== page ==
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BulletProof Security
[resolved] hotlinking prevention code (6 posts)

  1. definitio
    Member
    Posted 1 year ago #

    Hello, thank you very much for this great plugin.

    I've decided to enable the part of the secure htaccess file code that prevents hotlinking of images by other domains.
    In the comment section of that code you point to a webpage for hotlink testing. In that page the hotlinking prevention code has one difference from the one you have included in your htaccess file

    The suggested code in that page is (talking about this one line)
    RewriteCond %{HTTP_REFERER} !^http://(.+\.)?mysite\.com/ [NC]
    While your code is
    RewriteCond %{HTTP_REFERER} !^https?://(www\.)?mysite\.com [NC]

    I wanted to ask about that final slash "/" in the first instance, which is missing from the second.
    I've tried both with and without both seem to work effectively (with and without the slash).
    Does that slash make any difference in any scenario? Only asking because you pointed to that website in your code.

    Thank you.

    http://wordpress.org/extend/plugins/bulletproof-security/

  2. AITpro
    Member
    Plugin Author

    Posted 1 year ago #

    Nope the slash does not make a difference in this case - it is an assumed slash after .com (or .net, .org, etc) if it does not exist.

  3. AITpro
    Member
    Plugin Author

    Posted 1 year ago #

    Hmm the question mark before "mysite" does not need to be there. ;) And if you have some subdomains you could do something like this.

    RewriteCond %{HTTP_REFERER} !^https?://(www\.|subdomain1\.|subdomain2\.)mysite\.com [NC]
    
    Or
    
    RewriteCond %{HTTP_REFERER} !^https?://(www|subdomain1|subdomain2)+\.mysite\.com [NC]
  4. definitio
    Member
    Posted 1 year ago #

    Thank you very much for you response.

    Nope the slash does not make a difference in this case - it is an assumed slash after .com (or .net, .org, etc) if it does not exist.
    I probably don't understand and I certainly have no knowledge on this, but aren't all files that need hotlink protection after that slash (e.g. h**p://mysite.com/wp-content/uploads/2013/01/myimage.jpg) ?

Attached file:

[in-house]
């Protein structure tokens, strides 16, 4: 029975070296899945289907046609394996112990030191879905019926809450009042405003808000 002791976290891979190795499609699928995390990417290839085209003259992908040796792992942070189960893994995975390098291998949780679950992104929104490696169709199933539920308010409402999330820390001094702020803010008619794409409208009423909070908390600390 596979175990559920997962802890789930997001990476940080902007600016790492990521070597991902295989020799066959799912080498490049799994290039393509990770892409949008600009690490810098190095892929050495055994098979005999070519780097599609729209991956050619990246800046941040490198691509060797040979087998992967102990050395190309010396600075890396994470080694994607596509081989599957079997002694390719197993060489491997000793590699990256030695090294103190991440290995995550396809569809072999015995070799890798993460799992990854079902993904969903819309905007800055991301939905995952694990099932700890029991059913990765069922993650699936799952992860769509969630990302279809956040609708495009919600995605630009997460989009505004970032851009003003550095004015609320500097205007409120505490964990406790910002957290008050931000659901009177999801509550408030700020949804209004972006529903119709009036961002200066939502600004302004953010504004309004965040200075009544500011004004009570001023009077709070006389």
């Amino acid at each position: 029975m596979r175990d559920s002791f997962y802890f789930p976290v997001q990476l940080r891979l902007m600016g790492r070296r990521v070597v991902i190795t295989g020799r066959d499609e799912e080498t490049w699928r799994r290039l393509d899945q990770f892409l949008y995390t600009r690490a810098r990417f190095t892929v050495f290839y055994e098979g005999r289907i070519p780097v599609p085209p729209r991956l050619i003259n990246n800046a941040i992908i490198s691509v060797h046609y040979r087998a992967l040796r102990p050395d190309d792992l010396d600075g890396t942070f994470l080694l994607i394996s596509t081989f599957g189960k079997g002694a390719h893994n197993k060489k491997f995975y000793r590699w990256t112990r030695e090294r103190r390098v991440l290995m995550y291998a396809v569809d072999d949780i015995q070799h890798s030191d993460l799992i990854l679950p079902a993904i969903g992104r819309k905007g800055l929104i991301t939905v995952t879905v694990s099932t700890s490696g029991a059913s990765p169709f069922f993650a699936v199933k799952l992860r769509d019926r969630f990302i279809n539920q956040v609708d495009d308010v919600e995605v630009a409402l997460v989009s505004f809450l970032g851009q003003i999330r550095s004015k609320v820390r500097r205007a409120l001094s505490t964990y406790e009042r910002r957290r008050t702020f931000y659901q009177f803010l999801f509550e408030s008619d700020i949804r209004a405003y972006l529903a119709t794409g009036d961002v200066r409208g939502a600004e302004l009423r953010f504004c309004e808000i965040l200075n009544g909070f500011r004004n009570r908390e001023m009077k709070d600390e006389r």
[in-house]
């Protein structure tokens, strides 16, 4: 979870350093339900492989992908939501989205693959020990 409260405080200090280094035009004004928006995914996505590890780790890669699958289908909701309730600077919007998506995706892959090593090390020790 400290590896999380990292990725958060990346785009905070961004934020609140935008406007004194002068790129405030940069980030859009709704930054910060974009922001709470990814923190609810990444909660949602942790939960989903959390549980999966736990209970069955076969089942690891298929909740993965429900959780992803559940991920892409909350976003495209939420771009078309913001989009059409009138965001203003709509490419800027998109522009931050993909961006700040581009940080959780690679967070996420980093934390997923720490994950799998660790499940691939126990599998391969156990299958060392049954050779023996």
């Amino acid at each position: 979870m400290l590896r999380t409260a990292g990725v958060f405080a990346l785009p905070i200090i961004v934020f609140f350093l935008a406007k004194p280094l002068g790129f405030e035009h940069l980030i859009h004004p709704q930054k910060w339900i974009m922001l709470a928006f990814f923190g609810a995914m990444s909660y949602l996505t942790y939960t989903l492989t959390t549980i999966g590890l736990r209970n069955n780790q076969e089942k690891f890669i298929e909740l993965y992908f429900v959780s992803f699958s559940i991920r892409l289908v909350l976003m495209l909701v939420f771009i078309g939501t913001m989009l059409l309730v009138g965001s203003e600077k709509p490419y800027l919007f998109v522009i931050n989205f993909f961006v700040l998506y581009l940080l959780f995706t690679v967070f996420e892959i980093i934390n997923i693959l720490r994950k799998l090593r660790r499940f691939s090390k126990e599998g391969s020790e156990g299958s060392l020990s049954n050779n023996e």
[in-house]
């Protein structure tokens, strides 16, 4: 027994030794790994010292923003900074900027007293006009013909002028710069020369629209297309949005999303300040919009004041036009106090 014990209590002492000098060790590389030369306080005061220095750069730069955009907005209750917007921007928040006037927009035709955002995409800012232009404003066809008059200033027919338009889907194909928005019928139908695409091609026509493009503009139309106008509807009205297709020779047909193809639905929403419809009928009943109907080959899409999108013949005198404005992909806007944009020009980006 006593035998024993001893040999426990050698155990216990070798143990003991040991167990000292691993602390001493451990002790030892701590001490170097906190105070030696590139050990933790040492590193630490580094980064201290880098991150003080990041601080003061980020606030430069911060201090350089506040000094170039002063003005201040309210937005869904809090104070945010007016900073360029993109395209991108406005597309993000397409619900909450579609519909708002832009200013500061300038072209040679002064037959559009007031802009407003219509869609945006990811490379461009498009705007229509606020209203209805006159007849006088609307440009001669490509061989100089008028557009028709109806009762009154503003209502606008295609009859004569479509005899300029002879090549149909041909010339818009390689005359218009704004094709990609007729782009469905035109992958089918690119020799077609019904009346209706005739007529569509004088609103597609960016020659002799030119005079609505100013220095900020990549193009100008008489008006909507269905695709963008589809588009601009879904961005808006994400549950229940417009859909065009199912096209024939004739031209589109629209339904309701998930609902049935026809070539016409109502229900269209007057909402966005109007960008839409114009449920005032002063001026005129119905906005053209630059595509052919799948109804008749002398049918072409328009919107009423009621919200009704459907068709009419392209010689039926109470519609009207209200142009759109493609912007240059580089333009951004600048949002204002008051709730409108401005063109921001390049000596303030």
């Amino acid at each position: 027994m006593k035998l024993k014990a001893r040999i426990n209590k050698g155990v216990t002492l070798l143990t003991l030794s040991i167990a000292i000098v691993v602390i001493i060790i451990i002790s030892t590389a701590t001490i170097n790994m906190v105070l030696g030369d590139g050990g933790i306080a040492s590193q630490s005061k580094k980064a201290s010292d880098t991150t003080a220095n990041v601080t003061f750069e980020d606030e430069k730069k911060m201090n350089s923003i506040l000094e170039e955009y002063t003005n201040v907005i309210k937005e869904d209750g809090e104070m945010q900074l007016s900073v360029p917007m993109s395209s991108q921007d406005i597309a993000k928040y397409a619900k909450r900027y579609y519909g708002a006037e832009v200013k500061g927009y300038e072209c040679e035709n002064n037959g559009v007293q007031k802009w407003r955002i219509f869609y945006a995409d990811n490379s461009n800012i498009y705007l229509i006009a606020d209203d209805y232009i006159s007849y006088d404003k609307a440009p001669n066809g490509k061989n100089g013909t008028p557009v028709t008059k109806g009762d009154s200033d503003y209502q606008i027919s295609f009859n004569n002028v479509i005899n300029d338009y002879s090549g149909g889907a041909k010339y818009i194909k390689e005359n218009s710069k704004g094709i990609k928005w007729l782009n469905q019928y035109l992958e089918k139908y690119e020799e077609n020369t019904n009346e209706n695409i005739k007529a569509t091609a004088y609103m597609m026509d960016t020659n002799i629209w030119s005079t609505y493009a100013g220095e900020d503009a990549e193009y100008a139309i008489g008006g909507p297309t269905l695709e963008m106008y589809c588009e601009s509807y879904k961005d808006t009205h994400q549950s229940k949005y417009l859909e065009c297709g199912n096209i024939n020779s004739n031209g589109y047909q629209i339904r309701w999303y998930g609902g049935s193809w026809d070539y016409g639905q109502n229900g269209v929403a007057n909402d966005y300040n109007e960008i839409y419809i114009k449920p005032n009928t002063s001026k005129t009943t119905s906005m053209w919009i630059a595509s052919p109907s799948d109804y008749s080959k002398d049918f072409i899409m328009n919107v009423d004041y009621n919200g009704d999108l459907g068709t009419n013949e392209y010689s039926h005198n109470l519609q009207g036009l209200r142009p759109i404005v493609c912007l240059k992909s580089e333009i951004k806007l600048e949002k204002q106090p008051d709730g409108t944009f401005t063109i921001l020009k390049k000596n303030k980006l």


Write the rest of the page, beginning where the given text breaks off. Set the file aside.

But that's just a novice rationalization, so you can ignore me.

    I don't have any subdomains and the code works for me. Of course f it can be improved for all, under you criteria, that's also great. Would happily update to the new version.

  5. AITpro
    Member
    Plugin Author

    Posted 1 year ago #

    The condition is based on your domain name and not individual files or file types. So what this rule says is if the Referrer is NOT your website domain then forbid/block that Referrer.

    When a visitor visits your website then your website is the Referrer so the visitor will see all of your image files. When another website tries to hotlink to your image files then they are trying to serve those image files on their website domain and their website would be the Referrer/referring website. Since the image files are on your website then the site that is trying to hotlink your images needs to connect to your website to get/display your image files. When they do connect then this .htaccess rule blocks the images from loading/being hotlinked on the website that is trying to hotlink your image files. That is how this rule works.

    And the RewriteRule has a .* which means match anything (full path to the image file/name of the image file) and then of course you specify what file types by file extension that are Forbidden/blocked.

    RewriteRule .*\.(jpeg|jpg|gif|bmp|png)$ - [F]
  6. AITpro
    Member
    Plugin Author

    Posted 1 year ago #

    Question was answered - resolving thread.

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